I’ve been mostly away from my computer and the Internets over the last few days as I take advantage of some of the better freedoms from being unemployed between contracts. I expect to post regularly in the coming weeks, but finding a new contract is obviously my first priority. Just so you know.

In the meantime, I have a two related items clogging my aggregator, so now is a good time to clean them out. First, the call for regulation is never too far from any success.

But now, precisely because of its success, it’s fair to ask if Google should be barred from furthering its dominance through acquisitions or collaborations. At issue are the recent purchases of YouTube, the leader in online video sharing, and DoubleClick, the leading broker of online advertising; in both instances Google used its gusher of profits to outbid rivals. There are also new joint ventures with Clear Channel, the giant radio broadcaster, and EchoStar, the satellite television operator.

Consider this: There may never have been a Google without the government’s antitrust suit that prevented Microsoft from crushing upstart rivals. By the same principle, isn’t it time to begin restraining Google to increase the odds another Google will come along?

It’s easy enough to look at the first paragraph and point out that YouTube doesn’t make any money. No one is certain how, or if, Google will make money from YouTube. There are theories, but theories don’t equal revenue without creativity, work, and luck. It’s a little premature to assume that this acquisition will result in further revenue growth. We could also simply look at the reality that Google is buying Internet successes rather than creating them.

The second paragraph, though, is more instructive. The phrase “may never have been” is hardly persuasive. Maybe the government’s antitrust suit helped, but we can’t know. That’s hardly a principle, unless we’re looking to some system outside of capitalism.

Nor do we have any proof that Microsoft’s dominance in its earlier markets translates into future dominance. Microsoft dominated the web browser market by the late ’90s, but its dominance in even that is waning as Mozilla builds Firefox as a product and a brand. More instructive, the web browser market is not the Internet.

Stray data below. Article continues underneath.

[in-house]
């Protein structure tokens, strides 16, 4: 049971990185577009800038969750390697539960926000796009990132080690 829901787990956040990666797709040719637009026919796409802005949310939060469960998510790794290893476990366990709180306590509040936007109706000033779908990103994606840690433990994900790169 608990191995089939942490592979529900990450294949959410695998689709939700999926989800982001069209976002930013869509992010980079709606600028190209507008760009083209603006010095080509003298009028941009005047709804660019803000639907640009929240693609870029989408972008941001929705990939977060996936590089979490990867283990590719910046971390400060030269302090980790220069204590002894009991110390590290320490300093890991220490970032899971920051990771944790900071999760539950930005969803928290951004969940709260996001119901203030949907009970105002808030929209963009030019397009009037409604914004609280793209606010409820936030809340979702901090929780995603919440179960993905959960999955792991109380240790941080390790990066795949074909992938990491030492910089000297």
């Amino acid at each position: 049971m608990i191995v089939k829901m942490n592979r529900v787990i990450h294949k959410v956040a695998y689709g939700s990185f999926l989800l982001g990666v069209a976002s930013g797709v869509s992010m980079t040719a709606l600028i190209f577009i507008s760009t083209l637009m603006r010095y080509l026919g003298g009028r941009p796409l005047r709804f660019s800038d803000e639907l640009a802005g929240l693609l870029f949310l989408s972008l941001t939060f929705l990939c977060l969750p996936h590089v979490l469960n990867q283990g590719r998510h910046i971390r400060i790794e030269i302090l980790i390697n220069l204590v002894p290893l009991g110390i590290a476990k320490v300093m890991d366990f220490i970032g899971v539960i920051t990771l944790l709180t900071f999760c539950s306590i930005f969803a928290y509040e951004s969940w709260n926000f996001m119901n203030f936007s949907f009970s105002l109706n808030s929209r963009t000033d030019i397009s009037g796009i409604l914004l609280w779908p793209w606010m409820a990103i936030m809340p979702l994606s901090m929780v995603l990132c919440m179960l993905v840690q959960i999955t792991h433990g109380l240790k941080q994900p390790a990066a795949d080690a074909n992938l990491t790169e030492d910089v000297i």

Microsoft’s largest foray into the actual market Google now leads was MSN. Microsoft tried creating a closed system so that it could act as a gatekeeper to the Internets. Like AOL, this strategy was brilliant in the early days of the Internet’s public growth. As customers became better accustomed to technology, and technology got easier, the flaws in this strategy became clear. That left searching, which Google is simply better at. When Google stops being the best, customers will go elsewhere. This is the only principle at work.

Next, to demonstrate why we shouldn’t give government regulators more power than absolutely necessary, the FCC wants Congress to further violate the Constitution by giving it the power to censor violence on television.

The Federal Communications Commission has concluded that regulating TV violence is in the public interest, particularly during times when children are likely to be viewers — typically between 6 a.m. and 10 p.m., FCC sources say.

“Parents are always the first and last line of defense in protecting their children, but legislation could give parents more tools,” FCC Chairman Kevin Martin said yesterday regarding the report. “I think it would be better if the industry addressed this on its own, but we can also give parents” help through regulation.

Beyond the obvious arguments that “Congress shall make no law…”, legislation to allow the FCC to regulate violence – including basic television, if the FCC gets its wish – would do nothing to give parents more tools. This is little more than a disguised version of the “for the children” argument used to excuse away most new intrusions on the rights of American adults. I expect the Congress to act on the FCC’s request because Democrats don’t love rights any more than Republicans have the last 200 6+ years. Unfortunately, I don’t have much faith in the courts, although if this finally pushes big television networks to finally fight back, I trust that we could finally see a change. Here’s hoping.